Subject Re: [IBO] IB_LookupCombo
Author Helen Borrie
At 06:21 PM 8/11/2007, you wrote:

>OK I accept your answer for the second question. What about the
>first question? It does not make sense that the popup allows the
>two fields, but the display does not. I am sure it's a little
>matter of populating one of the component entries correctly.

No, it's a question of using the control for its designed purpose.

>I must say it's quite a mission with IB objects to set up what should be as
>easy as the DBLookupCombo with listsource.

With the IB Objects CONTROLS (note this word) you must understand that their behaviours are driven directly from the data. They are data DRIVEN. This is conceptually opposite to your idea, based on TDatasource and the data-AWARE controls that hang off that.

>This one requires a whole lot of not-so-intuitive settings to have syntax specific entries.

The IB_ controls are *not* designed to mimic the VCL controls. They are designed to represent specific concepts in a relational database. It should become "intuitive" for you when you understand the notion behind the particular control. The IB_LookupCombo specifically is not designed to provide some idiomatic "pretty box" for packaging a set for editing. It is purpose-designed to provide a dynamic mechanism for one particular kind of relationship, referred to as a "Keysource-Lookup" relationship.

You will have a parent set that has in it a column that stores some key value representing, typically, a type or a member of a range. On the parent record you store the key value. In another table, you store the entire range of keys and associated descriptions. The relationship between the stored key on the parent record and the descriptive record in the other table is a "Keysource-Lookup" relationship. Its setup is closely linked (via properties) with the parent set. The data linkage is made between the key value of the lookup set and the matching key value of the parent.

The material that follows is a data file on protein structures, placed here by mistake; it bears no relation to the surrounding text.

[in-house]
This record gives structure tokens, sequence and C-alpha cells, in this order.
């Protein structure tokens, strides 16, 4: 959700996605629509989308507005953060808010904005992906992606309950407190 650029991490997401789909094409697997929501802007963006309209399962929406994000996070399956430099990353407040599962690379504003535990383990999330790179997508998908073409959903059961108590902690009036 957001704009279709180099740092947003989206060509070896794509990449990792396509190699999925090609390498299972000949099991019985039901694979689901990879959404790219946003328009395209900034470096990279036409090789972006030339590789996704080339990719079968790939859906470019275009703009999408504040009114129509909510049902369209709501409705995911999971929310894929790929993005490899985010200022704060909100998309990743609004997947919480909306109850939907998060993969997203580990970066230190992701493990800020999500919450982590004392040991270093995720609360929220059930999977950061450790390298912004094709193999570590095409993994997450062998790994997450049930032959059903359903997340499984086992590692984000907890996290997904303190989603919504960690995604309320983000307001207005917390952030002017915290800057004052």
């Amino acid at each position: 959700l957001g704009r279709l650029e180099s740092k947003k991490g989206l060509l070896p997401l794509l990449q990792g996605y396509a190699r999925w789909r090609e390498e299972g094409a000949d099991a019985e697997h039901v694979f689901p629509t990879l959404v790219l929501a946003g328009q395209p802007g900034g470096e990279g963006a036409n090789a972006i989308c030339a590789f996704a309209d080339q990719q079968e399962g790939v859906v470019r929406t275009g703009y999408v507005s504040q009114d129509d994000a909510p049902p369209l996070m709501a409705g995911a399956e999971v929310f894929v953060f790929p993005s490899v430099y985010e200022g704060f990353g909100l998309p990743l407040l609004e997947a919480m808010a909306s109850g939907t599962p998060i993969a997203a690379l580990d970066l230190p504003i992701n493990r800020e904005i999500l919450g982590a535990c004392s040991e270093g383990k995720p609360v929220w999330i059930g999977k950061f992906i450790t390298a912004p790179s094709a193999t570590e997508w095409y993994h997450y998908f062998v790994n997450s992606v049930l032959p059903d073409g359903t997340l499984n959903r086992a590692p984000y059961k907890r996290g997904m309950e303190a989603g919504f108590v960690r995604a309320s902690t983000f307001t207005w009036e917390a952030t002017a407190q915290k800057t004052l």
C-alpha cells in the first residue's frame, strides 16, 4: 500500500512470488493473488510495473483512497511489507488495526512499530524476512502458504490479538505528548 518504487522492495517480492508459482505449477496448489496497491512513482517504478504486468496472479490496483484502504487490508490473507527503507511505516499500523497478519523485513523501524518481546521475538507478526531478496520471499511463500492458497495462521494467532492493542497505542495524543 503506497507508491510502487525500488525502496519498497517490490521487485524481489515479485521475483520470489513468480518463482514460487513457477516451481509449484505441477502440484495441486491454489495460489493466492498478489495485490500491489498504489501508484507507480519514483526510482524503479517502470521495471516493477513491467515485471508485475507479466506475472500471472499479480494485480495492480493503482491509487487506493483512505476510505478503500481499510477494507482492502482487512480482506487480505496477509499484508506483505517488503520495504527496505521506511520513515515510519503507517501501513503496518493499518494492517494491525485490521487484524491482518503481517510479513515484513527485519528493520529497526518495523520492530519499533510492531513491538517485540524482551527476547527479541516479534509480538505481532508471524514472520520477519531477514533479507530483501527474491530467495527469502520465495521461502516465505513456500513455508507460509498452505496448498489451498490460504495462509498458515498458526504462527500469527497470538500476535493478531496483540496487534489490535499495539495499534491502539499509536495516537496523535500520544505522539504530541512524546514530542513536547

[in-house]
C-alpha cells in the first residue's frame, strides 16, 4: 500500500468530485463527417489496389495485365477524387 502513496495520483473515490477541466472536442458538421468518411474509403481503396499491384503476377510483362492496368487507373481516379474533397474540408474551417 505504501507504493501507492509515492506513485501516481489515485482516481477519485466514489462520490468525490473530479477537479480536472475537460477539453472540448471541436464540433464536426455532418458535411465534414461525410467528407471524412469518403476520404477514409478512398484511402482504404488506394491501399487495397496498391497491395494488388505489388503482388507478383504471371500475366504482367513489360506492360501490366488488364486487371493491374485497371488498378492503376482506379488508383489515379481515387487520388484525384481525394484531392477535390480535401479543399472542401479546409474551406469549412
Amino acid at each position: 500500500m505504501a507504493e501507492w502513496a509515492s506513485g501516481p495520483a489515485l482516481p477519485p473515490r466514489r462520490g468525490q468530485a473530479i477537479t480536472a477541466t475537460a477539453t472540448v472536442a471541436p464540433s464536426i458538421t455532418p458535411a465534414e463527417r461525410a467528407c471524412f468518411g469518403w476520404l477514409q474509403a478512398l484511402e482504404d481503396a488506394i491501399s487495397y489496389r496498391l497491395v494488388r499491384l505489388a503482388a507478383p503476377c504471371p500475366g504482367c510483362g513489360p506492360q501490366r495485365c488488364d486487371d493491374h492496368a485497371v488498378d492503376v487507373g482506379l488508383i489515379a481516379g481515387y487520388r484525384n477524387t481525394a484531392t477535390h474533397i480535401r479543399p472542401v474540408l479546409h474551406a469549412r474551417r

A typical Keysource-lookup set (looking at a simple case) would be something like

In the parent, you might have

select field1, field2, ..., atype
from parent

The atype field is the key to a lookup set:

select id, description
from atype
order by description

The lookup set must have unique keys.

Note we are NOT talking about a parent-child or master-detail relationship here, where one parent record subtends 0 to many child records. You'll come unstuck if you try to use it to present an editing interface for a master-detail relationship. This relationship is inverted: one lookup record can be used by many parent records.

The control itself has twice the normal number of data-related properties because it is bound to *two* datasets.

On the lookup set, you set
1. Keysource that points to the ib_datasource of the parent set.
2. Datasource that points to the lookup dataset's ib_datasource.
3. Keylinks of the form lookupkey=keysourcekey to bind the two keys in the relationship
4. Displayfield that you select from amongst the lookup set's fields to display in the upper part of ib_lookupcombo.

Those are the basics for your setup, although there are more things you can do, including embed this lookup into an ib_grid containing the parent records. (In fact, embedding it in a grid is the way most people use it) and tying a subquery expression in the parent set specification to the description field in your lookup set.

As I said yesterday, you will find a walkthrough of setting it up in one of those TechInfo sheets.